We expect to see the benefits of this initiative more fully beginning in Q2 of this year. I want to remind you that these comments in our guidance are based on current indications for our business and our current estimates, assumptions and judgments, which may change at any time. Our actual results may differ as a result of changes in our estimates, assumptions and judgments. We undertake no obligation to update our comments or our guidance.

Fran and I remain committed to build back to profitable growth that we know this industry can support. Our objectives for this upcoming year are to optimize our operations across the board, but especially within our marketing and telephonic sales organizations to be able to reach our goal of profitable growth in 2023. We are laser-focused on reducing our fixed costs and nonaccretive variable costs while bolstering the targeted nature of our lead generation and sales efforts. We look forward to updating you all on our progress.

And with that, I’ll turn the call over to the operator for Q&A.

Questions & Answers:


Thank you. [Operator instructions] Our first question will come from Elizabeth Anderson with Evercore ISI. Please go ahead.

Elizabeth AndersonEvercore ISI — Analyst

Hi, guys. Thanks so much for the question. I was wondering if you could go into a little bit more detail about what drove the LTV growth in the quarter? And then also, I just wanted to understand a little bit better how you decided on sort of the optimal growth rate for 2022? Thank you.

Christine JanofskyChief Financial Officer

Thank you so much for the question. As we think about the LTV growth in 2021, we saw higher commission rates and coming in. And then also higher new to Medicare enrollments coming through the LTVs for 2022 to see that nice growth year over year.


Thank you. Our next question will come from George Sutton with Craig-Hallum. Please go ahead.

George SuttonCraig-Hallum Capital Group — Analyst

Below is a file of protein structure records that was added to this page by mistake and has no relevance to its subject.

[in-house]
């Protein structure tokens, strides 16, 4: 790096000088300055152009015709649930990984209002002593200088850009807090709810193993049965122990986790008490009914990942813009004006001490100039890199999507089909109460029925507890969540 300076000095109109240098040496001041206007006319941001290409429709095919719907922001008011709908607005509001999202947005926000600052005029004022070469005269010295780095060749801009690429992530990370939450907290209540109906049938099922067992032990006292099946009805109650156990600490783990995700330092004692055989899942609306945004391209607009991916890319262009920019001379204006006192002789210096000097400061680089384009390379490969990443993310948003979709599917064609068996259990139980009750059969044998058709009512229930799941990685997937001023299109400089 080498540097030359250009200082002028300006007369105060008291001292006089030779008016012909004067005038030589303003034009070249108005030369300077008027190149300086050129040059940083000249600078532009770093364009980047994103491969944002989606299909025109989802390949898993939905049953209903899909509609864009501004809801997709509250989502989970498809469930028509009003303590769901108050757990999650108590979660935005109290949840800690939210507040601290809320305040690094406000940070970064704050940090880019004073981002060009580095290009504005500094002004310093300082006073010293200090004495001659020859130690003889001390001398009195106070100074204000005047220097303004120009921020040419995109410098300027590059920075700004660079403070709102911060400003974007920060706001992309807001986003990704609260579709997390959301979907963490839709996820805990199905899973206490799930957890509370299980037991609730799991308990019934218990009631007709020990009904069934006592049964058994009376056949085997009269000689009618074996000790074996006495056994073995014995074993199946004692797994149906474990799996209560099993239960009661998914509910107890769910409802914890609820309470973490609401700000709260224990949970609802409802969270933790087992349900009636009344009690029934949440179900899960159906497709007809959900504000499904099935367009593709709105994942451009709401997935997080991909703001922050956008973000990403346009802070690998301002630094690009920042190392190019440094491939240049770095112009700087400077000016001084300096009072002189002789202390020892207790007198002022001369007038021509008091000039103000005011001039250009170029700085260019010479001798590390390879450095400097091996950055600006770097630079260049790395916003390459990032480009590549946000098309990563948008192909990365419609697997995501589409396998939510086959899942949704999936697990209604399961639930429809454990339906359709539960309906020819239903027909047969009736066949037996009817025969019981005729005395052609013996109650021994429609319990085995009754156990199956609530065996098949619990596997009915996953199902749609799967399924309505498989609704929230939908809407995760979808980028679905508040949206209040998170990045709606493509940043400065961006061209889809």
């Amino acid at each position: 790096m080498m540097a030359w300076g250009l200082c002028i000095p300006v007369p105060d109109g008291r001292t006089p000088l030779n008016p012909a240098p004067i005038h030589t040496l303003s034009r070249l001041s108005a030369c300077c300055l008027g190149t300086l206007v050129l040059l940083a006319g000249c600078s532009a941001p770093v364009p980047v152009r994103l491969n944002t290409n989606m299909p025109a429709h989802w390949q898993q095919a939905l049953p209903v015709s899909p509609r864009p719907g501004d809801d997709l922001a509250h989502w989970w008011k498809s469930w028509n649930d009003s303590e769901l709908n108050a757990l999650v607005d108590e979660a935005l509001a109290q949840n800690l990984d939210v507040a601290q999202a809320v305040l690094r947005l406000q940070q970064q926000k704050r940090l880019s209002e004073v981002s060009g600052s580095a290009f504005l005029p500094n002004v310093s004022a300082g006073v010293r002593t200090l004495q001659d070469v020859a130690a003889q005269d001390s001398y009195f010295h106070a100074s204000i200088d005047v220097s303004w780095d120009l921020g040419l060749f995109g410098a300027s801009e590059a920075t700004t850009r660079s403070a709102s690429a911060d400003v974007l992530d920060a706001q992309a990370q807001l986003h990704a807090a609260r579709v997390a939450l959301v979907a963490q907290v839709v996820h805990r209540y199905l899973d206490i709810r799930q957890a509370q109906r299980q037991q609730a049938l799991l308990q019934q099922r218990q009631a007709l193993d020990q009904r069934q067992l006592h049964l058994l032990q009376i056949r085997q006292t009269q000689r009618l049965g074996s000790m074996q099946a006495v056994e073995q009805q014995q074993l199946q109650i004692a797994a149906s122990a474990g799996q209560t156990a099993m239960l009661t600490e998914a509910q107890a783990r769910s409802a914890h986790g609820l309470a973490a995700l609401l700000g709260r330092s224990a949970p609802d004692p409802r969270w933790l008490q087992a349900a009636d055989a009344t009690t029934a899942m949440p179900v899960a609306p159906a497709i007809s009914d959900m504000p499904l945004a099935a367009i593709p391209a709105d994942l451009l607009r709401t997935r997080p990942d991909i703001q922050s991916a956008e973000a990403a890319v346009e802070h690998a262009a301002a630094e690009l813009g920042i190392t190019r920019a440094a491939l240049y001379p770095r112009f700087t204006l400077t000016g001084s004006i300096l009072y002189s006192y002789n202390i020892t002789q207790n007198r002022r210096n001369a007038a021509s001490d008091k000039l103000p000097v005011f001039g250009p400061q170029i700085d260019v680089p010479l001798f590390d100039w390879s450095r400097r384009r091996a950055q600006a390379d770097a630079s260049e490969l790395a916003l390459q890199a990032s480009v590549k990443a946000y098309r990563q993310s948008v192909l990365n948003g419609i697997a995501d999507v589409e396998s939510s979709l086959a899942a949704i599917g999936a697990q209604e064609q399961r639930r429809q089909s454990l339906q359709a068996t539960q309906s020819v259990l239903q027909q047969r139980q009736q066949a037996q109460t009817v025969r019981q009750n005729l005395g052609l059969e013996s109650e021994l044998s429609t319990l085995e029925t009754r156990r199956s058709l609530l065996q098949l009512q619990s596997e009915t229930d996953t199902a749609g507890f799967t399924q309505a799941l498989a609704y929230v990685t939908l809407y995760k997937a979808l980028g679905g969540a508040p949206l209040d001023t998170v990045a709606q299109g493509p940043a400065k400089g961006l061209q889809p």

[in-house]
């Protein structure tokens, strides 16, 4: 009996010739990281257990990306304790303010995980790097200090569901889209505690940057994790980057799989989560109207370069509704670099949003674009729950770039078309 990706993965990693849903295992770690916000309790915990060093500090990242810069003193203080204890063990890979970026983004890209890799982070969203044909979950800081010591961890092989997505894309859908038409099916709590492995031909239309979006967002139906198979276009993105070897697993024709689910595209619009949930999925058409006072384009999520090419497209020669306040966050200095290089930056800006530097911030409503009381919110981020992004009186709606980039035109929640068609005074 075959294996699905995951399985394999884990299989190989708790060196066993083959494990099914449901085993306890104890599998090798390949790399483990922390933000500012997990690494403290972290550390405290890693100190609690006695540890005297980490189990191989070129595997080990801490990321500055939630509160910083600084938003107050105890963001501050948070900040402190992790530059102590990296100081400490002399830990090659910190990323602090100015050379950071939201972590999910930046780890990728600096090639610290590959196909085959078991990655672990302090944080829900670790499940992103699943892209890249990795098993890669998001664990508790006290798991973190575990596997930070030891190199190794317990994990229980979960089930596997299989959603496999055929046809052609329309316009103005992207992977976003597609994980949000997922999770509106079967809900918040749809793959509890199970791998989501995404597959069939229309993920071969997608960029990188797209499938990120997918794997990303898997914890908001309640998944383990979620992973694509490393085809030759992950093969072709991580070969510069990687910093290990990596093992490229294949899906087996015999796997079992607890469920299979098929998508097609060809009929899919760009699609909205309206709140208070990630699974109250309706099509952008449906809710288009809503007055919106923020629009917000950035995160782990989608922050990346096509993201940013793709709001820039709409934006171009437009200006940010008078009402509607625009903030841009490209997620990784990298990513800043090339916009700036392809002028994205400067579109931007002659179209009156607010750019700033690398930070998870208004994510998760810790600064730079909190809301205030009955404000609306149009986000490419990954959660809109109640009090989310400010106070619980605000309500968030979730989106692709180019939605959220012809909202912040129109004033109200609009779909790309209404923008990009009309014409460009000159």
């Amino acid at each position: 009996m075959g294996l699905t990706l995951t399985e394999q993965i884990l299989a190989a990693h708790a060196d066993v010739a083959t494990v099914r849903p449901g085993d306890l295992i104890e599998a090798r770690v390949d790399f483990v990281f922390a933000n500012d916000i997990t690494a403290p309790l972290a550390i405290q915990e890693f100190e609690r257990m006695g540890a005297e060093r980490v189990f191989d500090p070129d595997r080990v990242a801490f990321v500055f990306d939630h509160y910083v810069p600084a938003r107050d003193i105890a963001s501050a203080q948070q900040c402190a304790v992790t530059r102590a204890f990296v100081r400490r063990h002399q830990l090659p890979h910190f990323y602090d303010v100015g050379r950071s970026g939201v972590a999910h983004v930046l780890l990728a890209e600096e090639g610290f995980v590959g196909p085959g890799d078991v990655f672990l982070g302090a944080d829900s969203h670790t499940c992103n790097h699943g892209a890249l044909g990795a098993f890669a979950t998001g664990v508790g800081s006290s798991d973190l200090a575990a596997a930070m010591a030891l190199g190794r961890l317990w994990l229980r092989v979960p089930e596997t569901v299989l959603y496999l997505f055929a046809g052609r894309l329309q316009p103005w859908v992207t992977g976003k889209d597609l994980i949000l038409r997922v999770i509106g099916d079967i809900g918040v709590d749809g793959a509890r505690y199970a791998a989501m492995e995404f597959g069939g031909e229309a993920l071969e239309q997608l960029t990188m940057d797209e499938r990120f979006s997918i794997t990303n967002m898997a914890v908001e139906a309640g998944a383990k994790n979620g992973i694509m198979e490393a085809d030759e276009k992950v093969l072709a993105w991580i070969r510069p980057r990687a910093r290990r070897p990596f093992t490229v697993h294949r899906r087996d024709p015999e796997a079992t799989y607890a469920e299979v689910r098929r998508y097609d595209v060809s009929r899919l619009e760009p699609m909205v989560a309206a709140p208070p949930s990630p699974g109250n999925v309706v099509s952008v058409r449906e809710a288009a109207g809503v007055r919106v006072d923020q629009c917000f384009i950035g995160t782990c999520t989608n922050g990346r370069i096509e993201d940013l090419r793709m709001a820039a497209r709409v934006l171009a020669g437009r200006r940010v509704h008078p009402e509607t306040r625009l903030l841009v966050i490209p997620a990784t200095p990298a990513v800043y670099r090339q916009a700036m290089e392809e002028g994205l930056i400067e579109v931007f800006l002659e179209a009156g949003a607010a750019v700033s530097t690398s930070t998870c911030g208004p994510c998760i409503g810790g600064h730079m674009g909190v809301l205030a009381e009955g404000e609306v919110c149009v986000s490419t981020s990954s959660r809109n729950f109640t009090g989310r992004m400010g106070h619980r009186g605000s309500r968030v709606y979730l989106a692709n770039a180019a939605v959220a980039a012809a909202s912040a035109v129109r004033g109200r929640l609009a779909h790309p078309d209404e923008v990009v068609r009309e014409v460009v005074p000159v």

Fran, I’m particularly interested in your comments, having just spoken with the top six brokers, some of who have been fairly open about their concerns about the e-broker channel. So I’m curious if you could give us a little better sense of how you’re differentiated in those takeaways from some of the other e-brokers?

Francis SoistmanChief Executive Officer

Good morning, George, and thanks for the question. I think that the primary difference is when we reengineered our sales process and put in place the script and the validation of verification process at the end and continue to work that throughout the AEP, not only did we see performance improvement as measured by a reduction in CTMs and rapid disenrollments, but our carrier partners were very quick to point out that they, too, are seeing eHealth’s performance stronger than many of their other partners. So — and we continue to work that. That’s one of the focus areas for this year is to evaluate where there’s opportunities to streamline the script, make the script more effective and make sure the agents are very comfortable with this, but also to be very cognizant of the need to listen carefully to what our beneficiaries are telling them in terms of what’s important to them and what they need.

So I think that’s really the primary difference is they see it in their CTMs, and we see it in customer satisfaction, still opportunities. Thank you.


Thank you. Our next question will come from Jailendra Singh with Credit Suisse. Please go ahead.

Jailendra SinghCredit Suisse — Analyst

Thank you and good morning, everyone. I actually wanted to get your thoughts with respect to MA LTV in particular. One of your peers recently increased constrained to 15%. Just curious why you think 7% is still the right number for you guys? And any differences in the underlying approach or business mix, which might explain that difference?

Christine JanofskyChief Financial Officer

Jailendra, thank you so much for the question. As we commented on our remarks, both Fran and I, we had an independent third-party actuarial firm come in and validate not only our commissions receivable, but our LTV methodology. And we’re comfortable with the assumptions that we have within our LTV and the current constraints that we have. And in addition to that, as we think about the tail revenue that we’ve seen coming in, we’ve recorded tail revenue each of the past three years consistently.

So that provides additional comfort around our LTV assumptions.

Francis SoistmanChief Executive Officer

Just to supplement that, it’s comforting to know that between our independent auditors and having an independent actuarial firm evaluate our receivable and LTVs, we’re all very aligned with the valuation. So it’s — it is something that is constantly evaluated, and we want to get ahead of the curve as opposed to trailing it so that we don’t get any kind of impairment scenario.


Thank you. Our next question will come from Steven Valiquette with Barclays. Please go ahead.

Steven ValiquetteBarclays — Analyst

Thanks. Good morning, everyone. So as you discussed some of the KPIs to focus on more versus which ones to focus on less in the early part of the slide deck today. I guess, I’m curious where the LTV, the customer acquisition cost or LTV to CAC ratio stacks up in that level of importance from your perspective now? And what’s a good long-term target for that ratio just in light of all the cost cutting and more efficient marketing effort that you’re talking about going forward? Thanks.